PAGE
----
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Why Muslim Prisoners Need Our Support

by in Identity on 27th May, 2022

The Nejma Collective began forming in the summer of 2020 amidst the Black Lives Matter uprisings and in response to global conversations about what a safe world could look like beyond police violence and punishing systems of incarceration and prison. We were a group of Muslims in the UK who felt that there is an important conversation to be had in the UK about prisons, especially since Muslims are so disproportionately incarcerated here. Figures on a national level suggest around 15% of people in UK prisons are Muslim, and in some areas like in London the figure is more like 27%. The numbers are even higher when we look at those detained in Immigration Removal Centres – in some cases 50% of those being held in brutalising conditions are Muslim. 

That being the case we wanted to understand two things: One, what can we do to help our Muslim siblings who are locked up. And two, what would an Islamic approach to justice help us to see about the injustice of prisons?

We believed and believe that prisons are not a just medium of responding to harm. They don’t offer victims of harm accountability or reparation, they tend to just punish perpetrators – and often without contextualising the harm they may have caused. For example, we were interested in hadiths like that of Umar (RA) who, during his Caliphate, suspended the punishment for theft on account of there being a famine. 

These two motives underpinned our motives for the two years since 2020, so when we launched the Nejma Collective this spring (2022), we had two goals in mind: 

  1. Aiding and assisting our siblings in prison, and raising consciousness about their experiences

  2. An Islamic vision of justice beyond the crude and punishing forms of policing and imprisonment we see around us today. 

Over the years, several organisations and individuals have done diligent work highlighting the specific harms that Muslims in prison face. These have become more and more heightened with the hyper-securitisation of Muslims both inside and outside prison. For example, Muslim prisoners are assumed to have a ‘radicalising’ impact on one another and thus are treated with heightened suspicion. This leads to measures like the formation of ‘extremist wings’ that segregate Muslims based on the idea that violence is a Muslim contagion. Incarcerated Muslims have also reported that Islam is weaponised against them – for example the charity, Maslaha, have recorded cases of people being told they cannot attend Jummah prayers as a punishment. These specific religious violations due to the racialisation of Muslims come on top of the well-known discrimination and brutality that Black and brown people face in prison. Indeed figures suggest 40% of Muslims in prison are Asian and 32% Black and research shows that guards are much more likely to restrain and segregate them as a result.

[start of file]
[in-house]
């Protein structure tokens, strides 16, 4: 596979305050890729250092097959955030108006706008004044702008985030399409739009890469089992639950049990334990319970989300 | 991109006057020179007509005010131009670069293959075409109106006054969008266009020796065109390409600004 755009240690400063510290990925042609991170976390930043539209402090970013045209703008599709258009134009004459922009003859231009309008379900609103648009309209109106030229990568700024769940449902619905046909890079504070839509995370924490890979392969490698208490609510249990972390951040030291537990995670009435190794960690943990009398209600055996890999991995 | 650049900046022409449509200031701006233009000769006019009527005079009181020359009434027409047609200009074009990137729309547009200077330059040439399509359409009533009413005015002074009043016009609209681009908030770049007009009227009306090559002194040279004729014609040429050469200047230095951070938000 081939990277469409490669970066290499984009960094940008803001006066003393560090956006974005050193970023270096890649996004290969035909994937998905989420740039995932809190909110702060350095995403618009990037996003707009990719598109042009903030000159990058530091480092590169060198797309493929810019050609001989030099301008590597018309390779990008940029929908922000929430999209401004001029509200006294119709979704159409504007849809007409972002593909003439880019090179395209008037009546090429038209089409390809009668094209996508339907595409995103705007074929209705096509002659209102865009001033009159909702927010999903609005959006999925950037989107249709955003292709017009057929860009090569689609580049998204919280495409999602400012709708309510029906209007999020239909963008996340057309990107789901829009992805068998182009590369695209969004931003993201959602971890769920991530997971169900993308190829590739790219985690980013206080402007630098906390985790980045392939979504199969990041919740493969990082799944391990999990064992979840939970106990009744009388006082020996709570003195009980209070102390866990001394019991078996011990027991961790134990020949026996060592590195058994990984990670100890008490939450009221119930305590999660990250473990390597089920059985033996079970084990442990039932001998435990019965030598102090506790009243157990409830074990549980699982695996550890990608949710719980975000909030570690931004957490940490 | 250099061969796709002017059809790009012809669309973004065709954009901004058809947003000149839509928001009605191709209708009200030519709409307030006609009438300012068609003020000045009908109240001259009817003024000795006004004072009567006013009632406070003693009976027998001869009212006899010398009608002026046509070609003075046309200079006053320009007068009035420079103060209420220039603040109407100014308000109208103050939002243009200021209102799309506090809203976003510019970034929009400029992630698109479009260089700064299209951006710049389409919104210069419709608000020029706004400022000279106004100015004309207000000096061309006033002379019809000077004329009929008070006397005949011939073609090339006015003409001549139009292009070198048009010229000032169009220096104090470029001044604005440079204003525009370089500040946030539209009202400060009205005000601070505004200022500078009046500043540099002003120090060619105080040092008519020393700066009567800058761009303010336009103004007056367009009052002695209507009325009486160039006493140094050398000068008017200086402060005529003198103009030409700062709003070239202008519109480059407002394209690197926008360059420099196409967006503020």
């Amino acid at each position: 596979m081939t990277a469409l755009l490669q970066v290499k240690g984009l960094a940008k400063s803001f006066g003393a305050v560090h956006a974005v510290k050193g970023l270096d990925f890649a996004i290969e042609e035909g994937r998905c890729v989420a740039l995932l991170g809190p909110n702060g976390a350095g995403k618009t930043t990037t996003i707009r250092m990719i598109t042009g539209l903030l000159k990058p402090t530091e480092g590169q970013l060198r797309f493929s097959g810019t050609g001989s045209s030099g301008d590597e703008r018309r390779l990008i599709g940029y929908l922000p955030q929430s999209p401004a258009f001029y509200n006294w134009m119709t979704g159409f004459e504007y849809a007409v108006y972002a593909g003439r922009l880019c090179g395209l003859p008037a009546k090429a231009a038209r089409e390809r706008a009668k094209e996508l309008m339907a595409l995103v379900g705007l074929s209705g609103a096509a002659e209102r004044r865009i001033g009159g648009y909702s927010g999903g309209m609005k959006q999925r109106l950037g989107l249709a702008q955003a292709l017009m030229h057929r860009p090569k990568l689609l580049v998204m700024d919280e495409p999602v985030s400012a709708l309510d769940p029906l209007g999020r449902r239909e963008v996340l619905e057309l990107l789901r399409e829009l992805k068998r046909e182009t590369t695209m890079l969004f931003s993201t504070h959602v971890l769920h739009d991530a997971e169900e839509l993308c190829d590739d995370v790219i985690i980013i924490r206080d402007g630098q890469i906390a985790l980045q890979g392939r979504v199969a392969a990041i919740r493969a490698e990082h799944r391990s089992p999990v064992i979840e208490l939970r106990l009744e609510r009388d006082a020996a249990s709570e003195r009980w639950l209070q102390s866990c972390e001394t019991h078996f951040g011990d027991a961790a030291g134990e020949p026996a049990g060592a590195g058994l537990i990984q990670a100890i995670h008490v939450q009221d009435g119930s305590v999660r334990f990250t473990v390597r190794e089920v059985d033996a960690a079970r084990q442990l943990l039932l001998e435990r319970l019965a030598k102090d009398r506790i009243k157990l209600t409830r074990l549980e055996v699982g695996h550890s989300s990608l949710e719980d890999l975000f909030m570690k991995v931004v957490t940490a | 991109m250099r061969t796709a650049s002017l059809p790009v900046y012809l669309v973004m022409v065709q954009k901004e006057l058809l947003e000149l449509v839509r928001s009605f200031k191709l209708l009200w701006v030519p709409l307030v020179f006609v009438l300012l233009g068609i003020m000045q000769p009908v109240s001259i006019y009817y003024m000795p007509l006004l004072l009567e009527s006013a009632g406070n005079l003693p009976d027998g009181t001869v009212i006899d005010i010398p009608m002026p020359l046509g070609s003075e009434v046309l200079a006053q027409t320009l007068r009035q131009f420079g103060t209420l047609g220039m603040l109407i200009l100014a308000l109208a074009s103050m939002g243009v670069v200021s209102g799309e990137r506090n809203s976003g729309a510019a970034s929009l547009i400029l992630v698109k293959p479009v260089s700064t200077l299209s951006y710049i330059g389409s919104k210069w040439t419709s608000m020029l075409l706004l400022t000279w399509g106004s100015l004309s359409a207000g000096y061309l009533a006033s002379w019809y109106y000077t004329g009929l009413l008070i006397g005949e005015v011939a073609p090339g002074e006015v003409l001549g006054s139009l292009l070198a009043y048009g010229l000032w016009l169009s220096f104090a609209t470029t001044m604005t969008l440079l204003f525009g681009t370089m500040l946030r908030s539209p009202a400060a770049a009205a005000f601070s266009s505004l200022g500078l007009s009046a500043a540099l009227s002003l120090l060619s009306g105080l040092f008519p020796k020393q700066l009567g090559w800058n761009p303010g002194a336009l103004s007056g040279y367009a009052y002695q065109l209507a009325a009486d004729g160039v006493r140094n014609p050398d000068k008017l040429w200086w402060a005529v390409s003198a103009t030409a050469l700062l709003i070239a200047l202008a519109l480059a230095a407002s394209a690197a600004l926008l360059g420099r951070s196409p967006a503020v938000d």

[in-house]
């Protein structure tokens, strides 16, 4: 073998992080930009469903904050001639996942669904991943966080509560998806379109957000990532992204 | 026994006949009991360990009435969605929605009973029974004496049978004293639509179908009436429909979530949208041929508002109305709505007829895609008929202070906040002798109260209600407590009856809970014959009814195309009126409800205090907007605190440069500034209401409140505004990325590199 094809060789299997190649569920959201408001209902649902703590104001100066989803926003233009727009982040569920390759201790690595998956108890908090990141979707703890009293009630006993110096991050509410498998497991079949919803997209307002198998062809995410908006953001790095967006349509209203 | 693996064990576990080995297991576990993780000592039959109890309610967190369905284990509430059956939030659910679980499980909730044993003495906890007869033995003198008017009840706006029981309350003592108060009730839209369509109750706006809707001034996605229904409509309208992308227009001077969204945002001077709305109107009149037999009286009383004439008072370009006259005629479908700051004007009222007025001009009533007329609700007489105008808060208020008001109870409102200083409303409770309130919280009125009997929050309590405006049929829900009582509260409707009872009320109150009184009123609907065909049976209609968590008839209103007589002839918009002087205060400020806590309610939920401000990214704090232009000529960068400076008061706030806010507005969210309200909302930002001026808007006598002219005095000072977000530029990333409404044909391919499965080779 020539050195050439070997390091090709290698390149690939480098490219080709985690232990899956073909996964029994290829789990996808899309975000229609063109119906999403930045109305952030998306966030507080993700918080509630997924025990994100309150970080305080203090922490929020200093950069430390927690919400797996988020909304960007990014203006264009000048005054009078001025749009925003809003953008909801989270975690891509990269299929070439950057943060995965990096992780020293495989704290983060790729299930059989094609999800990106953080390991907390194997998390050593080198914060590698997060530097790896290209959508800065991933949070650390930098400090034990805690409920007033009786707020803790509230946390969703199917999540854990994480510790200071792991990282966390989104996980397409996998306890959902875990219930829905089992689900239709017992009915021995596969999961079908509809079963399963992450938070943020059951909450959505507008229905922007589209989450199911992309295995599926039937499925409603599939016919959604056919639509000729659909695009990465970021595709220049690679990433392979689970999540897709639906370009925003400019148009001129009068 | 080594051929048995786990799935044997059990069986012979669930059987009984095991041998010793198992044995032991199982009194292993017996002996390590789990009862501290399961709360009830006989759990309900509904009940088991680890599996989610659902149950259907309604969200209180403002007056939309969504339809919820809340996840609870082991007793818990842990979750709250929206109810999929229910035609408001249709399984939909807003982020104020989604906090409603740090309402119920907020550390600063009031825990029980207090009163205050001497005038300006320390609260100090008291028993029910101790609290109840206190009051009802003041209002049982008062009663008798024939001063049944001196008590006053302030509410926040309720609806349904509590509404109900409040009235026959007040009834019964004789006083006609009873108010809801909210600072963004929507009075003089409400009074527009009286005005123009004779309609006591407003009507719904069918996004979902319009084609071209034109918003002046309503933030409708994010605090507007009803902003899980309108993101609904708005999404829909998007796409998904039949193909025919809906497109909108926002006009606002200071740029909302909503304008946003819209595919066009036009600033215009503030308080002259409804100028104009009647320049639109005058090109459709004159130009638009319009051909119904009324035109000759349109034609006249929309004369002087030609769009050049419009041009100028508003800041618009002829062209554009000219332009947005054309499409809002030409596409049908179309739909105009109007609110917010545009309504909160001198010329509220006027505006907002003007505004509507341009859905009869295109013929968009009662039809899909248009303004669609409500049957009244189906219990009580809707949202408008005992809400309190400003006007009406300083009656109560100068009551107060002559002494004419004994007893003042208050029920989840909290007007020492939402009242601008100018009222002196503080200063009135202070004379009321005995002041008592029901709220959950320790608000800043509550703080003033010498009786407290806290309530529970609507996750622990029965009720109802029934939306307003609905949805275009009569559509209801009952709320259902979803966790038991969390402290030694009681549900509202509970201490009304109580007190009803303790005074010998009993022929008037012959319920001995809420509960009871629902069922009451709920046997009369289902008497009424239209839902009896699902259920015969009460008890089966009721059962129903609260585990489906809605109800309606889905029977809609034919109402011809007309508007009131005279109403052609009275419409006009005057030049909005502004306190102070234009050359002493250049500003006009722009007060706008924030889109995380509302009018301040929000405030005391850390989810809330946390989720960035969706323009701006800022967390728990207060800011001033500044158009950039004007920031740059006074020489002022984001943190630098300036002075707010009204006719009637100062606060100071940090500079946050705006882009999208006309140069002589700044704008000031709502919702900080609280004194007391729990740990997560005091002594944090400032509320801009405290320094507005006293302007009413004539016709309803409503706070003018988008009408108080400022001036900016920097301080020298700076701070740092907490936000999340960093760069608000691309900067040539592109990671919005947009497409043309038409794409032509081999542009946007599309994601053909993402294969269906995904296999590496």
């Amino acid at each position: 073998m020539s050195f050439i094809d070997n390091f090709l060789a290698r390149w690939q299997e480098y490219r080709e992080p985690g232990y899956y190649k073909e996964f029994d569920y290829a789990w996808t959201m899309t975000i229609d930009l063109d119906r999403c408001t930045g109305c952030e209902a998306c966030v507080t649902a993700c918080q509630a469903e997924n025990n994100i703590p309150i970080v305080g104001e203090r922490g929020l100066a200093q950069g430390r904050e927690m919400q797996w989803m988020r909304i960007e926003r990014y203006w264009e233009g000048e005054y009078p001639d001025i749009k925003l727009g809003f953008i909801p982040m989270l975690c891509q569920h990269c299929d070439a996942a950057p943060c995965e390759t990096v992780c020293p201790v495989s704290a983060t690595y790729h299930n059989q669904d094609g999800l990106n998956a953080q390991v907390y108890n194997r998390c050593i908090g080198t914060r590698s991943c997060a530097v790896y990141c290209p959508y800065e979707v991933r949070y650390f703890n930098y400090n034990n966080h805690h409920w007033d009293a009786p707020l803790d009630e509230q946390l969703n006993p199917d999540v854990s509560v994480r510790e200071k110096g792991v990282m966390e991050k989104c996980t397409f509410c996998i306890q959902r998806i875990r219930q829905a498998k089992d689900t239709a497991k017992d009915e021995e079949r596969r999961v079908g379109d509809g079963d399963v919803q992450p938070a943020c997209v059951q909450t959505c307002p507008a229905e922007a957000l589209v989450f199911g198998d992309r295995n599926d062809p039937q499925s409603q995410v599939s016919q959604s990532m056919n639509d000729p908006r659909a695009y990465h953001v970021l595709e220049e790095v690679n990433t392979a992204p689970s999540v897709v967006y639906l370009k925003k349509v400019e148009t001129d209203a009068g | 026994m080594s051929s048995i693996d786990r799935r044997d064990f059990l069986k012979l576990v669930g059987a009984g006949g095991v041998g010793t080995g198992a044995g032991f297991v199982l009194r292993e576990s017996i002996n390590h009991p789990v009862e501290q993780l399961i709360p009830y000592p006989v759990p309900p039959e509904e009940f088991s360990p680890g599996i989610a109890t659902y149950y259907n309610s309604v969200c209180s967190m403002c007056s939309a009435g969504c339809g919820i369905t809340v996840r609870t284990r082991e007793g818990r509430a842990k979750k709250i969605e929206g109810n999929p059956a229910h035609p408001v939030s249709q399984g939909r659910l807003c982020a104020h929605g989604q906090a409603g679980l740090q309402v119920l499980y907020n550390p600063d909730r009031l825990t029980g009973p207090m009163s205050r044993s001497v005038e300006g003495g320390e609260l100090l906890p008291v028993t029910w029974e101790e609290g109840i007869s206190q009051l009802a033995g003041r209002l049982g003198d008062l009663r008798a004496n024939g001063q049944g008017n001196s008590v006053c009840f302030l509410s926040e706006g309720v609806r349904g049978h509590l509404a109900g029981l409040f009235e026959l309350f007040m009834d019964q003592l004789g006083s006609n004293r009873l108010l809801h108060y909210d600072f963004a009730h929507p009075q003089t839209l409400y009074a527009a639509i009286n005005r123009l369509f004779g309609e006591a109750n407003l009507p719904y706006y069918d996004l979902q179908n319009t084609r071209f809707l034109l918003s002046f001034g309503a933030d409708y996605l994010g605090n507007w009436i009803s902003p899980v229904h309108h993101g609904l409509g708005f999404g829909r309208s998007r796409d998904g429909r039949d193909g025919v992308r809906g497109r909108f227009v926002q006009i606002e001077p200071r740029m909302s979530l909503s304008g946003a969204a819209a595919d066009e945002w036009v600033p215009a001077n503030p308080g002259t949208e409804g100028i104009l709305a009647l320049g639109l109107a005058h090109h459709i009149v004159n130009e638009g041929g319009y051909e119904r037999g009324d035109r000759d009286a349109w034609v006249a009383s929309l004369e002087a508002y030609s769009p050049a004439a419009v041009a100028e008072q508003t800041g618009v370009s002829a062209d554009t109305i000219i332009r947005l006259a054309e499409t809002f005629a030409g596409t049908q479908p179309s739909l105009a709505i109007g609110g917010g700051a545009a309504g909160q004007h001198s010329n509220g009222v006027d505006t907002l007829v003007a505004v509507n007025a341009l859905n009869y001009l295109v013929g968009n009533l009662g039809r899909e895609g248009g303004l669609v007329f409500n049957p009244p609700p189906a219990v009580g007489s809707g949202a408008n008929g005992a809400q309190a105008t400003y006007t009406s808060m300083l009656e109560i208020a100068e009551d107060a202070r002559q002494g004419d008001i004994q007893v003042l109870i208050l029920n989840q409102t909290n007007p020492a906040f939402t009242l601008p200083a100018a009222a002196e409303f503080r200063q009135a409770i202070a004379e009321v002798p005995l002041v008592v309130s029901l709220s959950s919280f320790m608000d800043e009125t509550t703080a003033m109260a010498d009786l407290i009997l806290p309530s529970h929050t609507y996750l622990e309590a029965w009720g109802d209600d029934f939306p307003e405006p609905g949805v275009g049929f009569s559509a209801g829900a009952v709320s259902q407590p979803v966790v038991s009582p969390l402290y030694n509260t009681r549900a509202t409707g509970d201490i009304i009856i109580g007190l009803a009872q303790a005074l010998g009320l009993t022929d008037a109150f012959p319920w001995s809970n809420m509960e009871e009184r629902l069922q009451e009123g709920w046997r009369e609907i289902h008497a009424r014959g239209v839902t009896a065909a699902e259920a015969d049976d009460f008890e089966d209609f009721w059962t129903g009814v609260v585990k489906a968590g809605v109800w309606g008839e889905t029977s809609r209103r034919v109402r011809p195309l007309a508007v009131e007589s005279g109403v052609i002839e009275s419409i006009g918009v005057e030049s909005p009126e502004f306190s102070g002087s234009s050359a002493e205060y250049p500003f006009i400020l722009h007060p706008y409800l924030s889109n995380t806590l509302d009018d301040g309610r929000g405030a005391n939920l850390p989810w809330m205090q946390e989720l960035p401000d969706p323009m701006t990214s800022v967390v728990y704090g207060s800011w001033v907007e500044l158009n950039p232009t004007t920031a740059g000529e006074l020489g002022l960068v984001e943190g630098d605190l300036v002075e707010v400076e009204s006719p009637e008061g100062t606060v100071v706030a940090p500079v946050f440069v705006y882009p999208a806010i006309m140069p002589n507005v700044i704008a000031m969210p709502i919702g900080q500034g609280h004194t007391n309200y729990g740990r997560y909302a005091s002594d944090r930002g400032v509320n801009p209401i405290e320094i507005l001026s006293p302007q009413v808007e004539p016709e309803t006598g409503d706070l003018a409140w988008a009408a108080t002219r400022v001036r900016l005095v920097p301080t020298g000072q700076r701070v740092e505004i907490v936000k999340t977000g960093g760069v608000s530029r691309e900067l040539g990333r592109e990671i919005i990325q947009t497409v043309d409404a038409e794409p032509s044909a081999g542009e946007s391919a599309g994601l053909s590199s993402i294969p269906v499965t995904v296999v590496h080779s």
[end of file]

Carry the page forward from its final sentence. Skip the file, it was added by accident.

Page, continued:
This climate of punishment and suspicion also means Muslims are less able to access prison welfare services despite facing additional mental strain because of such discrimination. And consequently many find comfort in Islam – but this itself is deemed a sign of them becoming ‘radicalised’. For instance Maslaha share the testimony of a Muslim man saying that in prison when ‘a bunch of Muslim lads’ pray together in once cell, ‘it sets off alarms in the prison staff’.